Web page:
In Santa Fe, a Holocaust reminder
More than 150 voices echoed through the state Capitol Rotunda on Thursday night, singing a Hebrew prayer for peace, “Oseh Shalom,” during an observance of Yom HaShoah, or Holocaust Remembrance Day.
The “New Mexico Remembers” event featured Jewish prayers, speeches from local and state politicians, and a powerful story from Holocaust survivor Andy Holten, 81.
But the evening was not solely a historical reflection more than 70 years since the end of WWII. In the midst of an international spike of anti-Semitic violence and intolerance, the gathering aimed to serve as a reminder “to never forget,” organizers said, mourning not only past atrocities, but recent tragedies as well.
“We can’t afford to be complacent and live in a bubble that denies this is an issue [today],” said Zachary Benjamin, executive director of the Jewish Federation of New Mexico. “The dangers of prejudice, and especially of anti-Semitisim, are very real, and if we don’t remain vigilant and ensure we remember the lessons of history, we might just make those same mistakes again.”
Israeli researchers reported earlier this week that violent attacks against Jews are at the highest level in decades. Among them were the late-October shooting at Pittsburgh’s Tree of Life synagogue that killed 11 worshippers and Saturday’s attack at the Chabad of Poway synagogue near San Diego, where one woman was killed and three other people were injured.
According to Tel Aviv University researchers, 400 cases of anti-Semitic attacks were reported worldwide last year. Many took place in the United States in settings Benjamin said “should be safe” — mainly Jewish places of worship.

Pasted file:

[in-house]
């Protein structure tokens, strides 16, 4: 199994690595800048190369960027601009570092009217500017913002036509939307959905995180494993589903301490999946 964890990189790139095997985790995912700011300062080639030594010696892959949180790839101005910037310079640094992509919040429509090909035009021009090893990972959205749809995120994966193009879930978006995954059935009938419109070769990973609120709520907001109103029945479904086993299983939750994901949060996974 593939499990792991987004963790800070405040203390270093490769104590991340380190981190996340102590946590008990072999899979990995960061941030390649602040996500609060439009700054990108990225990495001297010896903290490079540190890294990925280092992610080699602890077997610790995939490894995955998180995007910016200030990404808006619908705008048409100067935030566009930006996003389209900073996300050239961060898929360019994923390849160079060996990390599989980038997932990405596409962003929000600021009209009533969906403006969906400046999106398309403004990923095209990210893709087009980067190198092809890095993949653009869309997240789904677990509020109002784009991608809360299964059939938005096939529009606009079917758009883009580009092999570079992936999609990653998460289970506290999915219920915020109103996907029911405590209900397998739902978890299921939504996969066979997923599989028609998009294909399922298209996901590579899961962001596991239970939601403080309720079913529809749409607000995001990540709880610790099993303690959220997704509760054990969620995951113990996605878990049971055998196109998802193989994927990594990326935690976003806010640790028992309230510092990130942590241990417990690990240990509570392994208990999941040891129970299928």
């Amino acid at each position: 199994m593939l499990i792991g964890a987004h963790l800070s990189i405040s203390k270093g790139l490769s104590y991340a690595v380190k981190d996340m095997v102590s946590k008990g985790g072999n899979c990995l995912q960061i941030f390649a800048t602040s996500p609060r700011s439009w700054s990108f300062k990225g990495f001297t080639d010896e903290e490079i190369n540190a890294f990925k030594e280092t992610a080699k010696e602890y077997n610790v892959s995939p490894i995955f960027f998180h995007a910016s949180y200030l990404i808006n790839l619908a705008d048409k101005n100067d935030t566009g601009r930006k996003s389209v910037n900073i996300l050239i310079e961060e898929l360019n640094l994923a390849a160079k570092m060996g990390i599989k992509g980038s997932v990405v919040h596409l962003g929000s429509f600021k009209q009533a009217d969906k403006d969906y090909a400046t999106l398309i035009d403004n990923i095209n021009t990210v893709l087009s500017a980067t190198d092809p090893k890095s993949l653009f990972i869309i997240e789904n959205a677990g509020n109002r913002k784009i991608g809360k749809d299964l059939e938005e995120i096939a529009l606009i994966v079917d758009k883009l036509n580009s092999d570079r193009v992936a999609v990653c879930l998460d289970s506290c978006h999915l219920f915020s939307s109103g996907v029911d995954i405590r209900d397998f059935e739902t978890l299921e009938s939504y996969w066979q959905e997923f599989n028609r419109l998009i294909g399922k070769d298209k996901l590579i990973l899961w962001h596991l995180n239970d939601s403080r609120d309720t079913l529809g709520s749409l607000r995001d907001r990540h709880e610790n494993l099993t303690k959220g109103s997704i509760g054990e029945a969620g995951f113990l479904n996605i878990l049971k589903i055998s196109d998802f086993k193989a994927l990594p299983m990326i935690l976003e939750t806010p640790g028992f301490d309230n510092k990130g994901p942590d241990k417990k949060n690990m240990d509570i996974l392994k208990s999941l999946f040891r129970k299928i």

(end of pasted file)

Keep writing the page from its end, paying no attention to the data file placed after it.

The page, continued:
Santa Fe Mayor Alan Webber said that while these hateful acts can feel distant from Santa Fe, he argued that anti-Semitism and other types of prejudice are just as real here as anywhere else. He described the separation of migrant families on the U.S.-Mexico border, as well as a recently discovered anti-Semitic graffiti at the Railyard, as examples.
“We are called upon to remember the past, but be present now,” emphasized Webber. “Speak up, stand united and take action against hatred in all its forms — That’s how we remember the Holocaust.”
Holten, the 81-year-old Holocaust survivor, agreed. As a substitute teacher in Albuquerque, he said part of his life’s mission is to encourage kids to practice tolerance. Most of all, he said, he wants to make sure his parents’ deaths were not in vain.
When he was 5, Holten said, his parents made the decision to put him into hiding. They also tried to hide but were found and later killed at Auschwitz.
Fighting back tears, Holten said their sacrifice is “what saved my life.” Imagining how difficult that “heroic” decision must have been, and envisioning his 30-year-old mother and 34-year-old father standing on their feet for 2½ days while being transported via cattle car to Auschwitz — “That’s what the Holocaust means to me,” he said.
“That [grief] never goes away,” he added, thinking of his own two children and grandchildren. “I still feel for my parents, what they must have felt to give me away. … It would have been extremely painful.”
Edie Goldberg Blangrund, another Holocaust survivor at the even, said it’s vital to “not become complacent” about stories like these. Blangrund, who was reunited with her parents after the war, said she vividly remembers a wish her father said to her as he was dying in 2010: “Don’t let them forget.”
For Rabbi Berel Levertov of the Santa Fe Jewish Center Chabad, looking around the gathering Thursday night, he said he felt certain the Holocaust will not be forgotten and that perhaps today’s anti-Semitic tragedies could actually strengthen Jewish faith.
“We see more now than ever the resilience of the Jewish people, the strength of the Jewish people,” he said. “We come together to strengthen each other and do goodness and kindness. … A little light shines away a lot of darkness.”